It might seem hard to believe for younger readers—and as someone who spent about a third of his childhood staring at VHS box art, I find it pretty strange too—but there was a time when if you wanted to watch a movie, you pretty much had to go to a movie theater. There was a chance you could catch something on TV during that weekend afternoon timeslot if your local affiliate had picked up the rights, but second-run theaters were a pretty huge thing, and even mainline movie theaters would keep stuff like Star Wars in circulation for years because they were guaranteed to draw an audience.
In the '80s, though, the popularization of cable TV and home video changed the game completely—maybe even more than the introduction of streaming services in the 21st century. With a channel like HBO, viewers had access to movies pretty much constantly, and while you were still at the mercy of their schedule, a video store meant that if you had a VCR, you could watch whatever, whenever. With a video store, you didn't even have to shell out the money to own it. A couple bucks, and you had access to a massive library that, in the beginning at least, was so desperate for content that stores were willing to line their shelves with whatever they could get their hands on, whether they were major blockbusters or low-budget releases made on the cheap. Like, say, The Toxic Avenger. More on that in a second.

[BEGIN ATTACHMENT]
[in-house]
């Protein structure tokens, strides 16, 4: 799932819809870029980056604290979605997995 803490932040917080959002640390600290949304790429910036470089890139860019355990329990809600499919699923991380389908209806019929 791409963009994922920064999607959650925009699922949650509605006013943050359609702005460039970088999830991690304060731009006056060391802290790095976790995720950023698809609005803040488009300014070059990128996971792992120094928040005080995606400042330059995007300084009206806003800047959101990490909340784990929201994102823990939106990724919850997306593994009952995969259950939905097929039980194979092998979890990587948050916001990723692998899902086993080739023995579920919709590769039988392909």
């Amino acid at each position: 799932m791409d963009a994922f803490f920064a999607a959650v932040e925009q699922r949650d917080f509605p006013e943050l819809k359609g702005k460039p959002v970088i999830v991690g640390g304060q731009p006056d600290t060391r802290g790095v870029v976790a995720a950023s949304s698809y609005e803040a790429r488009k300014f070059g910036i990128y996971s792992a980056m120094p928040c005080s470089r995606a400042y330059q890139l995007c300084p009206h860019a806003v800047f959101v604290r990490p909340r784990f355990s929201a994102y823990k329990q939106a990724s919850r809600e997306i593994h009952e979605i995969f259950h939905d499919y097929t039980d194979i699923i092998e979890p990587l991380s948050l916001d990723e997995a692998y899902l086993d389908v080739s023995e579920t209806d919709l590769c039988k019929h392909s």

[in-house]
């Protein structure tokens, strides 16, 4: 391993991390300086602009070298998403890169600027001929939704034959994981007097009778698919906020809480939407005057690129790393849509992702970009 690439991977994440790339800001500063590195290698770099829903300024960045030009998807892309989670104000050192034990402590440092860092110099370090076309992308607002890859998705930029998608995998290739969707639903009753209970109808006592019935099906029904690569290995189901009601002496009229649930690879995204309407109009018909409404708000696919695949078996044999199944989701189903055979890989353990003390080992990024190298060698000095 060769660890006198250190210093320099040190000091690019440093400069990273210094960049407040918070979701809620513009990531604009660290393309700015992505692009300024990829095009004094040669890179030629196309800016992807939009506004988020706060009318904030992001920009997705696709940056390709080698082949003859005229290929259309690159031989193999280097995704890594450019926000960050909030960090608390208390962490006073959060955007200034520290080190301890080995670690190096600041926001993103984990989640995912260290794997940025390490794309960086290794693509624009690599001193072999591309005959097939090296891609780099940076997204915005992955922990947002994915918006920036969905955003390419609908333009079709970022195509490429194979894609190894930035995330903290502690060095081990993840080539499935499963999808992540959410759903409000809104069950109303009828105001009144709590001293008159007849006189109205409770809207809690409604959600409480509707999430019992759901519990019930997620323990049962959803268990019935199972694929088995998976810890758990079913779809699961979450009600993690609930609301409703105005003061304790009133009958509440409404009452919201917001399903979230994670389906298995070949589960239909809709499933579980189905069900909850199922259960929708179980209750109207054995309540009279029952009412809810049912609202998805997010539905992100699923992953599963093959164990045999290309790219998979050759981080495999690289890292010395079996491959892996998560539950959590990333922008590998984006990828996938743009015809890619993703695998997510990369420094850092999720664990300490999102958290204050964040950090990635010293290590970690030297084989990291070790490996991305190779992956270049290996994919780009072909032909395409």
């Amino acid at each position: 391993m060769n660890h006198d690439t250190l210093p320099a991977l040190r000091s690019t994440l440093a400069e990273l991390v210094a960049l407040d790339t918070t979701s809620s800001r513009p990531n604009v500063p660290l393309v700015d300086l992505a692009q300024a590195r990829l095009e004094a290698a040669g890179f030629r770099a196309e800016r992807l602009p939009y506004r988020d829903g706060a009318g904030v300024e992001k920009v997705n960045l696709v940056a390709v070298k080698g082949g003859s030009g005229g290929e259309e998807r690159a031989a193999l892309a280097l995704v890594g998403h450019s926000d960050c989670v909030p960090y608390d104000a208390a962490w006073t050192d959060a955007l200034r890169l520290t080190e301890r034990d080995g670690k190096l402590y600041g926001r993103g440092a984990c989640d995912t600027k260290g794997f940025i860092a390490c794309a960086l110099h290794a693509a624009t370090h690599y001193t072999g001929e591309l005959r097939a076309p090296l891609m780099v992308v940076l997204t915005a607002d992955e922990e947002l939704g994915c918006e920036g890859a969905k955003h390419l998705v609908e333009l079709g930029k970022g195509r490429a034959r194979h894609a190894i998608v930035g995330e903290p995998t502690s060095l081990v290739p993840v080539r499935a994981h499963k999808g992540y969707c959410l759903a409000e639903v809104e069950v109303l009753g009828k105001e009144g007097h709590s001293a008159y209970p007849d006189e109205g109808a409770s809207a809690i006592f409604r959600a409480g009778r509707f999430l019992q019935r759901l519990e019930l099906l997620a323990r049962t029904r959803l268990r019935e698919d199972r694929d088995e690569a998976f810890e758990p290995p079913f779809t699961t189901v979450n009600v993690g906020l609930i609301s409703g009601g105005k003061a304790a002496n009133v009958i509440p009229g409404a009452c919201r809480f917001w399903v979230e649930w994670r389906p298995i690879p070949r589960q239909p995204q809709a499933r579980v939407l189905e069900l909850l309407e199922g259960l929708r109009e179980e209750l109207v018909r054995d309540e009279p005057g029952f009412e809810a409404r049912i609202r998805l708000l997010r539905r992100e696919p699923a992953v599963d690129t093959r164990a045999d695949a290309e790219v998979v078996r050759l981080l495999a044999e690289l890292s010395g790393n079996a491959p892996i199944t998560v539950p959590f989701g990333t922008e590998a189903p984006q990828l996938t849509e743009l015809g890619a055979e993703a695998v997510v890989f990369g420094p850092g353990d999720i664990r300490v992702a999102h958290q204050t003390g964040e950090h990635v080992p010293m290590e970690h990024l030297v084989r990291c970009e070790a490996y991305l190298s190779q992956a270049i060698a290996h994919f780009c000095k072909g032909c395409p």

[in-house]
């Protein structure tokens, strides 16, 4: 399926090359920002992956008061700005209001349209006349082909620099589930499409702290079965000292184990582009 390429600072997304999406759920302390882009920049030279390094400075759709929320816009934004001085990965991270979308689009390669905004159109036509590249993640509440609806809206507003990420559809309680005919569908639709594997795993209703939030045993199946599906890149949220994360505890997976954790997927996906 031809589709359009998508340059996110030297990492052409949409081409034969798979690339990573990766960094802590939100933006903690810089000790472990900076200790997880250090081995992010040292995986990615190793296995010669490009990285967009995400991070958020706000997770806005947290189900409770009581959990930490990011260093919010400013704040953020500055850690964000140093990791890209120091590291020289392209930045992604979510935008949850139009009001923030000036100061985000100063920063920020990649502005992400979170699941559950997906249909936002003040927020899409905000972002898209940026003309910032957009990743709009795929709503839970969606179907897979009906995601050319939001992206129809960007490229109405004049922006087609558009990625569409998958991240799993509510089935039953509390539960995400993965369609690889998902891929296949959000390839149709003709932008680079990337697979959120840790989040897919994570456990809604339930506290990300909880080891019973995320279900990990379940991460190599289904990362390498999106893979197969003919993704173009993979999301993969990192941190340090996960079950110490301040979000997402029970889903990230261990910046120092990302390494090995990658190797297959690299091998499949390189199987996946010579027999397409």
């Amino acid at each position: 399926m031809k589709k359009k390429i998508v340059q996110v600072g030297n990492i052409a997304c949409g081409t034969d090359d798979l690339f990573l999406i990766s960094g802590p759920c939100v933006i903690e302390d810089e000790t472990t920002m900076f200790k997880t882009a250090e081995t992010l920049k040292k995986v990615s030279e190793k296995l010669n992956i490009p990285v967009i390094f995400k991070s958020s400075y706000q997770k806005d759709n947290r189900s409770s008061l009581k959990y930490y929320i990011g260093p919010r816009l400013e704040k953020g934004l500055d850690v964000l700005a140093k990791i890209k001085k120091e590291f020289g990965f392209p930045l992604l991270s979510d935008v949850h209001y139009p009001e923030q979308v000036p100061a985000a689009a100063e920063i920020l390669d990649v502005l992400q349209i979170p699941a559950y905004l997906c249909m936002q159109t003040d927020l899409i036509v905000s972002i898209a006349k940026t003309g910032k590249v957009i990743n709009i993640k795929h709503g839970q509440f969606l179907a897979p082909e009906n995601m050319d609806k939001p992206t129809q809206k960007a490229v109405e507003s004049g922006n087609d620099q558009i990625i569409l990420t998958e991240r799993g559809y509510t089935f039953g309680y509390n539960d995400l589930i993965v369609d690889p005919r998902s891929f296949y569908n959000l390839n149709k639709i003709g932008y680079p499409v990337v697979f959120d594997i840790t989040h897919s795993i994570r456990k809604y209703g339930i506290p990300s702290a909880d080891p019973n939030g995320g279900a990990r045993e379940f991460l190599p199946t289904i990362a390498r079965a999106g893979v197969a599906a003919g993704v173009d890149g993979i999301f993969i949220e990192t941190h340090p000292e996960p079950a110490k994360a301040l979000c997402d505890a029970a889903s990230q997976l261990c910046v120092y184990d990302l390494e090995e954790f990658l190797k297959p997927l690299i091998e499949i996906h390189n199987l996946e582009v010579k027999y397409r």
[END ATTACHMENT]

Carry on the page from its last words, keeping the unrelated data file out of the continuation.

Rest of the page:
The practical effect of all this was that while theaters would make a token effort to keep minors out of R-rated movies, having access to all that stuff in your own home removed that gate and gave a level of privacy that would allow kids to watch anything, assuming they either had permissive parents or were good at being sneaky about it.
For a kid in the '80s, seeing an R-rated movie became a very achievable status symbol, something that was forbidden enough to be seen as cool, but not difficult enough that you couldn't pull it off pretty easily, especially if your parents weren't paying complete attention. I mean, if you haven't actually seen RoboCop, the VHS tape looks like it could be perfectly appropriate for kids. They didn't exactly put Bob Morton doing lines of cocaine with sex workers on the back of the box, you know?
And if we're being honest, it's not always about sneaking one past your mom. Kids tend to like action-adventure stories with loud noises and cool-looking characters, and seemingly "adult" movies like RoboCop, Terminator, and the later Rambo sequels all had that going for them. So as the grindhouse theater gave way to late-night cable and the video store, kids started to understandably gravitate to characters that were never intended for their demographic. RoboCop the movie might be a hyperviolent satire of consumerism made for adults, but RoboCop the dude looks like a toy.